A New Hope: Porsche 911 Restoration Project
This might surprise you, but this aircooled Porsche arrived having undergone a restoration already. As the skin was peeled back, it was obvious that there were more than a few corners cut. So instead of putting more bandaids on a chassis that needed critical attention, Fall-Line decided to strip it down to give this restoration project some hope.
With the likes of Singer paving the way for a brand new generation to appreciate not only vintage Porsche, but the potential of a reimagined one within an historic physique, it seems a good a time as any to take something like this on—to do our part to save a breed that is, by every account, just diminishing by the day.
Truth be told, when the car first arrived I wasn't so sure the car was in need of too much work, aside from missing a drivetrain. But as soon as the car started to come apart, I realized I was very wrong. As well as the visible paint may shine, you can start to see where the previous restoration went sour without looking too far—the overfenders were riveted on (poorly) atop OEM sheet metal that had some major rust issues.
The interior wasn't faring much better—the rear parcel shelf has historically been prone to rust thanks to the old school adhesive (it'd often eat through the paint), but the corrosion had migrated south to the rear seat area. In some areas, you could see straight through to the floor of the shop.
Admittedly on some cars, a rusty patina has its own bit of charm, but a classic air-cooled Porsche isn't one of those for me. It was utterly heartbreaking to see it in this state. I felt like the chassis was looking up at us, desperately seeking relief from the life it'd lived before this.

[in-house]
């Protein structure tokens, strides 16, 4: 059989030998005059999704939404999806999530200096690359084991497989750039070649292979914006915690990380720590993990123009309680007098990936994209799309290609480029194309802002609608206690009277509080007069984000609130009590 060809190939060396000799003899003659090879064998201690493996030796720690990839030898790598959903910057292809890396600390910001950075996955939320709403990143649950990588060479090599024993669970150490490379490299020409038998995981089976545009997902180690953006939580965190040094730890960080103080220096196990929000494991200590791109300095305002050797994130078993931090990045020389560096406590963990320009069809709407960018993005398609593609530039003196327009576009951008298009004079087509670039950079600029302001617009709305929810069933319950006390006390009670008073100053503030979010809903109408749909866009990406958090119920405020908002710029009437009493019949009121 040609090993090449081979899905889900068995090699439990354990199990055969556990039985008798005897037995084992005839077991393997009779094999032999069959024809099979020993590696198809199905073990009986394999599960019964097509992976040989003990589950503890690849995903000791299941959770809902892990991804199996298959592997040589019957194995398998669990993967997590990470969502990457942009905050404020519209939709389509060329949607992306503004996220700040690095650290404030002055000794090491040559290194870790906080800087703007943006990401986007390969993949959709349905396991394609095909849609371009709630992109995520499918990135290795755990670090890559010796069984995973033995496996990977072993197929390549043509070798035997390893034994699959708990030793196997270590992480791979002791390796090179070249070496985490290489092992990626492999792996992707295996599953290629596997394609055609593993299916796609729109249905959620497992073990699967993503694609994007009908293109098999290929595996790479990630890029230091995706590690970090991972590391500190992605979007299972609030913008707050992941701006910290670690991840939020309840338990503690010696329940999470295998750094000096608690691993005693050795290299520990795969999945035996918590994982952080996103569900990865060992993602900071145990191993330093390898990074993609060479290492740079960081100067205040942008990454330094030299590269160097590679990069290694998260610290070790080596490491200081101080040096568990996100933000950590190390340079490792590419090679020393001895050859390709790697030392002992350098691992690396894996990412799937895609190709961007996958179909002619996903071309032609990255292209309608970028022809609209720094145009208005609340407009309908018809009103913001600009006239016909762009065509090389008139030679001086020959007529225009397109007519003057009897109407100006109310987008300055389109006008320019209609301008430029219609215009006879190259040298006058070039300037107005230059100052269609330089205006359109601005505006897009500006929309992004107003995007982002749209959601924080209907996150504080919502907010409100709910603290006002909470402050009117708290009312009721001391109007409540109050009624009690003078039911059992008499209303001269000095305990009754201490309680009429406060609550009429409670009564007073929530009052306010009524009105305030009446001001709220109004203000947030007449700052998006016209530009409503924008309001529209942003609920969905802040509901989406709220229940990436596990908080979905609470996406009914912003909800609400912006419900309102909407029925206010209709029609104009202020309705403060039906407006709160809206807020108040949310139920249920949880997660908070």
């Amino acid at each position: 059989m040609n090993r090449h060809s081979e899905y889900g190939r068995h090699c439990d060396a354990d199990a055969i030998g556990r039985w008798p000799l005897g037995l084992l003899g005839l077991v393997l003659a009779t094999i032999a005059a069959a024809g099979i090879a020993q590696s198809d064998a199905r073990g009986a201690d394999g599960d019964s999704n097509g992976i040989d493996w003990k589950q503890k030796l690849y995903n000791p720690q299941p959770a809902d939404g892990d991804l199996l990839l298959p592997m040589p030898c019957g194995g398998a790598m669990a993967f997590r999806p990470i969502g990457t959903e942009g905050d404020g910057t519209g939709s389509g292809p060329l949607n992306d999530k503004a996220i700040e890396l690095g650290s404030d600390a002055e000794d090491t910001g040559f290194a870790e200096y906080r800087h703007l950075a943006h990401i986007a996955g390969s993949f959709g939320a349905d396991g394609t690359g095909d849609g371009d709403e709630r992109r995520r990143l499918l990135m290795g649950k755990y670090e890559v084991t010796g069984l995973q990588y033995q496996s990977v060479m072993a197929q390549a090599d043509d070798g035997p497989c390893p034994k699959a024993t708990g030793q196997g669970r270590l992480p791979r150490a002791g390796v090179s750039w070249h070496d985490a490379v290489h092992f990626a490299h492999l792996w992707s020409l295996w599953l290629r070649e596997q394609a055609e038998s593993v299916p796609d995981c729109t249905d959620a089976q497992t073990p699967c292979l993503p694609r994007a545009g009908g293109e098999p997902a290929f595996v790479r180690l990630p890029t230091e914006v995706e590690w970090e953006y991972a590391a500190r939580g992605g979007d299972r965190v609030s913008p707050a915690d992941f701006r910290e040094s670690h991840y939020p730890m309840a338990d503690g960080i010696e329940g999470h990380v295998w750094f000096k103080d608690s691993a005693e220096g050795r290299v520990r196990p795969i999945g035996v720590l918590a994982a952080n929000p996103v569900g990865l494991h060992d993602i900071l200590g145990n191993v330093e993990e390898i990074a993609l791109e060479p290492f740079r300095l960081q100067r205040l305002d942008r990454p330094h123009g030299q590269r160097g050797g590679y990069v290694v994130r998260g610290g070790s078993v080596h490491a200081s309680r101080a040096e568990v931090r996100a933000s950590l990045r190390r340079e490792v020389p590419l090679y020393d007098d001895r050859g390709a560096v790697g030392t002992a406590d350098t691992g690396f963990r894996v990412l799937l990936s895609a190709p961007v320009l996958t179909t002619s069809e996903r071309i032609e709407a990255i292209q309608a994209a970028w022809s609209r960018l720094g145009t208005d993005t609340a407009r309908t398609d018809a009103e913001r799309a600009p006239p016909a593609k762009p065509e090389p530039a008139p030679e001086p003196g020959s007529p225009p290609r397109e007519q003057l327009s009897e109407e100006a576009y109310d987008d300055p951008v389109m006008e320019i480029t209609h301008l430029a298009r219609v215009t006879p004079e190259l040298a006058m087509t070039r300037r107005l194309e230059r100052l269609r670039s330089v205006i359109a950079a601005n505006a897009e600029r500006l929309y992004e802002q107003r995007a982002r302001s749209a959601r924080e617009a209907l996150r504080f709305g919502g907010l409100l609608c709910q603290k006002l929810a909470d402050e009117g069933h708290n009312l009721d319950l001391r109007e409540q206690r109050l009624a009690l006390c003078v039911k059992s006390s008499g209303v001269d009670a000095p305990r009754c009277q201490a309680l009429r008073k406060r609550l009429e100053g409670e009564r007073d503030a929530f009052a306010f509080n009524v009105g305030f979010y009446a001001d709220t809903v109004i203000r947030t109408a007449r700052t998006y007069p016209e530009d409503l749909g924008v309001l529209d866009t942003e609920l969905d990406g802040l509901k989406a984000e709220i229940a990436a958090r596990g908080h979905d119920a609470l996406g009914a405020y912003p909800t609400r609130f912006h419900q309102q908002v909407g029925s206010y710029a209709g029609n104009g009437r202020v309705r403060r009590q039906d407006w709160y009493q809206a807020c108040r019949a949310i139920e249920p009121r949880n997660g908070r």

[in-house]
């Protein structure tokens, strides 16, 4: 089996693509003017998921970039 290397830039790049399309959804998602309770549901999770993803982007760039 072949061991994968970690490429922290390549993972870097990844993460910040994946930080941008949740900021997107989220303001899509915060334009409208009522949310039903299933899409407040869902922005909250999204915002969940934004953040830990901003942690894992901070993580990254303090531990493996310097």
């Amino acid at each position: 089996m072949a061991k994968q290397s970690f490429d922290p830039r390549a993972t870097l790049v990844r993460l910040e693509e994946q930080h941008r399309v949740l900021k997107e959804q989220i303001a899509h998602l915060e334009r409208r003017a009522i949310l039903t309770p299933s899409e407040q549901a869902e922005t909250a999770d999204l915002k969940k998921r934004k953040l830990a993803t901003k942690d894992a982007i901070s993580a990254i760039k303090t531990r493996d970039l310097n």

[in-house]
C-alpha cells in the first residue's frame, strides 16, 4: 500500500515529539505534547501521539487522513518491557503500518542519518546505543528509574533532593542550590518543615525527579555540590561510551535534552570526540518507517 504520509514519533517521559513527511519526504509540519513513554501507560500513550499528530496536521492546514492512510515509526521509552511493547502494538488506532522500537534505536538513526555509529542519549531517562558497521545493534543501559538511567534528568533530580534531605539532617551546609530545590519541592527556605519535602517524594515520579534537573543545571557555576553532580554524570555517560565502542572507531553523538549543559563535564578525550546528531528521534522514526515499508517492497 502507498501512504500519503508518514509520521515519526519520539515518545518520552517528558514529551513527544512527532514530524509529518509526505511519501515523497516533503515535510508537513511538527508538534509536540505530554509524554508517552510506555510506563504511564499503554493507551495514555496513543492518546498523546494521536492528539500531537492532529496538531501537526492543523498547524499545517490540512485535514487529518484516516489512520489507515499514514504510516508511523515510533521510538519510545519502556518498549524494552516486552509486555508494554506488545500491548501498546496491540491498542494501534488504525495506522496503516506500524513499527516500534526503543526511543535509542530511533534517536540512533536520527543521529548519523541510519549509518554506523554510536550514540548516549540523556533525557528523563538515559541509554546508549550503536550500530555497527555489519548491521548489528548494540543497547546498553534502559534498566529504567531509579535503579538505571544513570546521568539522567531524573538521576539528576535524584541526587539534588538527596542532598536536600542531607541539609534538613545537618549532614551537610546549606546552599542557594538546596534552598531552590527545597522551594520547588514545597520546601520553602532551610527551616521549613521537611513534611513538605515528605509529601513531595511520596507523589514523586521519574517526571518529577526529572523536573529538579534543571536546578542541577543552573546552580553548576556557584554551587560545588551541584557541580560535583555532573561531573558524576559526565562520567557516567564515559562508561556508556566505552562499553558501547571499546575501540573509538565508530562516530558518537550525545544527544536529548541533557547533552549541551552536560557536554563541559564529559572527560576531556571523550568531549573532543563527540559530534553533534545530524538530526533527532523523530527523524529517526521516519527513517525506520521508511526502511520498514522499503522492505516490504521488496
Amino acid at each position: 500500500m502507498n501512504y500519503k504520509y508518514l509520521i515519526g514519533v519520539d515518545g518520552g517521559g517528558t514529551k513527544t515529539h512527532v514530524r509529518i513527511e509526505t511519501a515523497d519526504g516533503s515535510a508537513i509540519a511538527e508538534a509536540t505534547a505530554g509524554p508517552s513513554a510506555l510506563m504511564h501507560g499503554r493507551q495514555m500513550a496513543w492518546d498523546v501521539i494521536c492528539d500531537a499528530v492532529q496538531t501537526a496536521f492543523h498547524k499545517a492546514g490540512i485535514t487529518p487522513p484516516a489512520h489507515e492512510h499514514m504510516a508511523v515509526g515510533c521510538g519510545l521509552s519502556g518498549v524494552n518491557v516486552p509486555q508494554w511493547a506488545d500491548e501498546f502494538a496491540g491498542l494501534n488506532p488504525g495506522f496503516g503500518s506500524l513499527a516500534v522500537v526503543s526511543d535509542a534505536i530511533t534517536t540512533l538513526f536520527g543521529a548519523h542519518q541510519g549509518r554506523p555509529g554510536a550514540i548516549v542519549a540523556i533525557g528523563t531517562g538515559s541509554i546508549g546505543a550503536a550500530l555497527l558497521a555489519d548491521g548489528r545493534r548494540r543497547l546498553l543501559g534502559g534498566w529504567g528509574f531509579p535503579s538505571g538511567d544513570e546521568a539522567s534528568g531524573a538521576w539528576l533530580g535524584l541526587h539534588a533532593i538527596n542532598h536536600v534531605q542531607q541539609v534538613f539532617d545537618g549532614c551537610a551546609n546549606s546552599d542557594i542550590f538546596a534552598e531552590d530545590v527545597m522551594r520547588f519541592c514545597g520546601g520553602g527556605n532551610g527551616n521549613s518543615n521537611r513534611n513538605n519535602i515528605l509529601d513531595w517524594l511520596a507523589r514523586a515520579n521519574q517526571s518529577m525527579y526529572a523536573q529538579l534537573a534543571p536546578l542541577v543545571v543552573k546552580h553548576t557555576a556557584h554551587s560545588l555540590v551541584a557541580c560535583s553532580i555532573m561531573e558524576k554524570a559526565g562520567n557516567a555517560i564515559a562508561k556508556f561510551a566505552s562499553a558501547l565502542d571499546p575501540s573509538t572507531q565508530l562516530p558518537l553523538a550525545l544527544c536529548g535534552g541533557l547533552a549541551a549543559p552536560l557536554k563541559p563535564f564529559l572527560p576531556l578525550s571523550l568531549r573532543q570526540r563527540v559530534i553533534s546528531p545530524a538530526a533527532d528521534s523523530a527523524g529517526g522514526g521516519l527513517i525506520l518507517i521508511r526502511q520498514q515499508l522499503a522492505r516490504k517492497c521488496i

Original white paint underneath a removed plaque
Looking at the dash reminded me of seeing Darth Vader's decrepit helmet - deformed, bruised, and neglected for decades. The pedal box area so fragile that an over-eager breathe onto the throttle would put your foot through the floor.
There are countless people who'd probably just write this off as a lost cause, sending this rust-stricken old-timer from West Germany to the crusher (admittedly, seeing it in this state had me pessimistic for its transformation). But a car like this doesn't deserve that kind of send off.
The more I looked, the more signs of blatant disregard for quality I found. Removing the last of the rear torsion bar suspension left a puddle of rust on the floor and it made me wonder just how long it's been since this car was driven as it should. But there's perhaps no greater teacher for patience and empathy than a restoration project like this.
I guess it's worth explaining that the car was being pulled apart for the first phase of its rebirth—a bath of sorts that would rid it of every bit of corrosion. Once that's done, it'll be easier to see exactly how much salvageable vintage Porsche metal there is left.
If at the end of this post, you're asking yourself "why" I wouldn't blame you. But like every other segment of car culture, rationale ranks low on the list. It's the emotion, the excitement of taking on a new challenge in brutal defiance of convention that drives projects like this forward. Passion. Craftsmanship. And in a world that is increasingly fueled by statistics and decisions are made from data, it's refreshing to do something strictly just "because".